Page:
In Limits to Medicine, Ivan Illich notes that traditional ‘cultures confront pain, impairment, and death by interpreting them as challenges soliciting a response from the individual under stress; medical civilization turns them into … problems that can be managed or produced out of existence’ (1977: 140). We can discern two different dispositions to disease from Illich's comment. The first approaches the existence of disease as an open-ended challenge that one responds to. There is an intrinsic question mark that accompanies pathos, and one responds to it through what Illich calls the art of suffering, ‘a unique conformation of attitudes towards pain, disease, impairment, and death, each of which designates a class of that human performance’ (1977: 128). The second (and this is the one Illich associates with modernity), however, smothers this intrinsic question mark; to the extent that the existence of pathos is acknowledged, it is solely for the goal of ‘managing it out of existence’. Disease-as-open-ended-question is circumscribed and made less wondrous because of the always already pre-supposed answer to it: it should be removed. Cultural iatrogenesis was the term Illich used to critique the process of what he thought was the gradual undermining of the art of suffering by the growing expectation ‘that all suffering can and should be immediately relieved’ through technical engineering (Cayley 2020). To be clear, the point being made here is not that aiming to eradicate a disease is bad in itself; rather, what I am emphasising here is how our intimate dependency on medicalised culture is such that managing pathos out of existence is often the only response that is seriously considered by individuals or institutions. Bernice Hausman (2019) makes a similar point, arguing that the concerns of vaccine sceptics may also be understood as related to the larger question of the extent to which medicine should have the only say on how best to live a life.

Reading Edelman and Illich together, we can begin to see how the future demanded by the Child is entangled with our singular insistence on achieving mastery over the virus (in this instance, through a vaccine) such that it may be made to no longer be a threat. Yet, there is something peculiar about our current situation, in that, despite the absence of a vaccine, we continue full steam ahead as though COVID-19 will eventually be ‘vaccined away’. Is this a show of human resilience and confidence that we will conquer the virus in due course? Or is it, as Illich argued, a symptom of an impoverished and inadequate art of suffering such that managing COVID-19 out of existence is the only way we know how to live with it?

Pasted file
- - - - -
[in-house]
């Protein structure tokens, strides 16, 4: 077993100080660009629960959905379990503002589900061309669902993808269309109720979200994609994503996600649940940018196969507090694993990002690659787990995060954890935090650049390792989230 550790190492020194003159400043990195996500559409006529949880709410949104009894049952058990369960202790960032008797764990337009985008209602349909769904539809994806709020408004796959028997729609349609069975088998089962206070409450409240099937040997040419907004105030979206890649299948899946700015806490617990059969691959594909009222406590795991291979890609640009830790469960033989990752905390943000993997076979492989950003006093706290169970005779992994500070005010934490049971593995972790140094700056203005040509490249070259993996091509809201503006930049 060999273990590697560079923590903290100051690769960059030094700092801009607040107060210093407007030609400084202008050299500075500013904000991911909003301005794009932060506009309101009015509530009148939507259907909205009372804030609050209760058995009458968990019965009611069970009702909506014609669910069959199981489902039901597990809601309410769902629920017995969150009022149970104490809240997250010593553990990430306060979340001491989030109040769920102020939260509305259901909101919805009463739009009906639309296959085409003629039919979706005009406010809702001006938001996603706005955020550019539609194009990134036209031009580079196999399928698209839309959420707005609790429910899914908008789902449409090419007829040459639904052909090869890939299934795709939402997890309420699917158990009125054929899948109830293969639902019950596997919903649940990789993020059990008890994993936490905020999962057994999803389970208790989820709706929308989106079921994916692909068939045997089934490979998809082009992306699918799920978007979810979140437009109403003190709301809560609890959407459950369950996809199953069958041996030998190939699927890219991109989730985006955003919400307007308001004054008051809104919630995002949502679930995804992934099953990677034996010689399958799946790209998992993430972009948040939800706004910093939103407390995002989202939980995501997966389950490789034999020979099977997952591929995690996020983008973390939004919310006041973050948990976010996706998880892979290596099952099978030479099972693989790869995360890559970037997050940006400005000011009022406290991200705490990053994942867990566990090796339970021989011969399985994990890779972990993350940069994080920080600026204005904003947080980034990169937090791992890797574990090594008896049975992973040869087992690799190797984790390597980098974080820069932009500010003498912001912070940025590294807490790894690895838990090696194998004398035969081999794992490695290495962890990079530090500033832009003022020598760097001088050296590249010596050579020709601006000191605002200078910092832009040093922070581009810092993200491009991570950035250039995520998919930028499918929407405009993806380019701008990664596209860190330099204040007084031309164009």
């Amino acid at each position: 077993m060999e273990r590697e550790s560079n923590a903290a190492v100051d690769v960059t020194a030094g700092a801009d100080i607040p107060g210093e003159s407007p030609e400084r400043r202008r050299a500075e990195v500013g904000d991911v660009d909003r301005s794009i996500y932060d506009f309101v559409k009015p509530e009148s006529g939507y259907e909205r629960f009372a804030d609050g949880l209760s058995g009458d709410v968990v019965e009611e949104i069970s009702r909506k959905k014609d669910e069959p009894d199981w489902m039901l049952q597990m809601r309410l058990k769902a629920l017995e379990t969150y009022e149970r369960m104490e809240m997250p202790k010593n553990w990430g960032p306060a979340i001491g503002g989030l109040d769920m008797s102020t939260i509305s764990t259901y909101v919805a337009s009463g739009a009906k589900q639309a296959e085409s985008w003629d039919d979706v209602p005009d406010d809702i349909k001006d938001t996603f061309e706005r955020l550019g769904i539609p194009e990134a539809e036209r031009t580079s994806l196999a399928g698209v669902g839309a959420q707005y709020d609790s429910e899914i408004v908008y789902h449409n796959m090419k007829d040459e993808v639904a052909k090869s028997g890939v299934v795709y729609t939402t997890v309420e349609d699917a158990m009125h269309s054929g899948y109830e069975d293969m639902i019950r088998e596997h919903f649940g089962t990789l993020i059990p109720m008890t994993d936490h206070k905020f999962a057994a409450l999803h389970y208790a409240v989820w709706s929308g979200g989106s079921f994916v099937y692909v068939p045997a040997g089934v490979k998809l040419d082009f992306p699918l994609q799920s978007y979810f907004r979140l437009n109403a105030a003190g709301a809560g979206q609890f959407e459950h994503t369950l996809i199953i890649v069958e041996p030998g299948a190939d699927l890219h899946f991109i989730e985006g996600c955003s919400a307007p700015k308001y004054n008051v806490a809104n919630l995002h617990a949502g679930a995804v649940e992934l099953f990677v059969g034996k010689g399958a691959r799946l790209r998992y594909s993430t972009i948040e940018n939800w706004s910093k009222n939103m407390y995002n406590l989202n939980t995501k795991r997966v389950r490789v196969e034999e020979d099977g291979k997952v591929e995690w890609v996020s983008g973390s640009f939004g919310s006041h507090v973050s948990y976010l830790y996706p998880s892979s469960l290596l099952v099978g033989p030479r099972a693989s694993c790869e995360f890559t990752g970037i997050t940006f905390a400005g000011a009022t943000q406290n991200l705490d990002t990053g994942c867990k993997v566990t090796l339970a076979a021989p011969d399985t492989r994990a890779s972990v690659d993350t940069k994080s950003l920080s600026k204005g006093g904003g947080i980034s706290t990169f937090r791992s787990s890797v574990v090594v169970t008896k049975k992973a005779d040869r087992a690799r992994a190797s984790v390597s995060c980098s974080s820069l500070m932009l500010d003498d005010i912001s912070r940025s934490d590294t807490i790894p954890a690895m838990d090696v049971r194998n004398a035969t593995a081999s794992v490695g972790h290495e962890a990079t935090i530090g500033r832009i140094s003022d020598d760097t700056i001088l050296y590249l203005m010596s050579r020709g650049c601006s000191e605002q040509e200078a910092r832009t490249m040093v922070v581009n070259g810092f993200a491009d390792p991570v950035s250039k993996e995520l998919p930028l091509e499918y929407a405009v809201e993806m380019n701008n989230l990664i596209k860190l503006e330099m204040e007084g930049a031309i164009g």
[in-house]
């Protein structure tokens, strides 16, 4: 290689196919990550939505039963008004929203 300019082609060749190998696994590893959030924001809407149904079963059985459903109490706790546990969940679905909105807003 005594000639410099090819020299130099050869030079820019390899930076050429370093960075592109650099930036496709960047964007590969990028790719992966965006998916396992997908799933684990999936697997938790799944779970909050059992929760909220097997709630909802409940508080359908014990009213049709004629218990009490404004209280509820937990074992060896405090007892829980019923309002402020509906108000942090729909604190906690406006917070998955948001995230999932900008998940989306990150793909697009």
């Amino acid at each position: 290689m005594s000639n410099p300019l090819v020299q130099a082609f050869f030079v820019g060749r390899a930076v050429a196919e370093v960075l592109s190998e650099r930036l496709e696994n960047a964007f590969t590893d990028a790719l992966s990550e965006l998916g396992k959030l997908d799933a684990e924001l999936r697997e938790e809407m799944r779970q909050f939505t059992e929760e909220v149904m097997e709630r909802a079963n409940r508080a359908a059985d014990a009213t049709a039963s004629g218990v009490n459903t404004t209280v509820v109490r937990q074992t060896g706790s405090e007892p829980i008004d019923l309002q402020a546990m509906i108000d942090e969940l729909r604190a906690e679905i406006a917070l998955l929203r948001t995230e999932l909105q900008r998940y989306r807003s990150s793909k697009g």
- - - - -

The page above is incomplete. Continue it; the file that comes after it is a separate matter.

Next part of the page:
In threatening the continued existence of our present social order, the anti-social actions of covidiots are far from ethically exemplary. Yet, in bringing to the fore the push–pull dynamic associated with medical prowess, and the characteristically modern angst that what helps us may also be that which harms us, there is much that is ethically interesting about covidiots and their experiments with mortality. Their eschewal of the call to #stayhome and reshape predominant modes of sexual intimacy, while anti-social and potentially fatal, reminds us that there are many ways to live with COVID-19 beyond social distancing – which in itself is, of course, dependent on socio-economic privilege related to income, job security or housing arrangements. In refusing to sacrifice the present for a future in which COVID-19 is rendered non-threatening, they enact a temporality of the here-and-now which allows them to attend to the liveliness of the virus-as-question as more than something to be managed out of existence. Devising, instead, ways to bear the dangerous reality that is COVID-19 while they continue to copulate, dance and intoxicate themselves, the queer covidiots I know practised the same safer-sex methods that would later become endorsed by health-related organisations (NYCHD 2020): using gloryholes; employing contact-tracing in instances of illness; and establishing an ‘orgy bubble’ comprising a fixed roster of sexual partners. Thus, even as they embrace the social order's death drive, the use of these safer sex methods remind us that these covidiots are far from suicidal. If and when a COVID-19 vaccine becomes available, I suspect that these covidiots will have no qualms about being vaccinated. If so, then perhaps it is only in the uncanny moment between the onset of a pandemic and its biomedical resolution that the clamour of the intrinsic question mark of COVID-19 is heard.


Contributor Notes

Bryan Lim is a PhD Researcher in the Sociology Department at Goldsmiths, University of London. Engaging with a radically performative view that takes the microbe as multiple, his research focusses on the problem/problematisation of HIV with the aim of reconceptualising inter-/intra-species ethics. E-mail: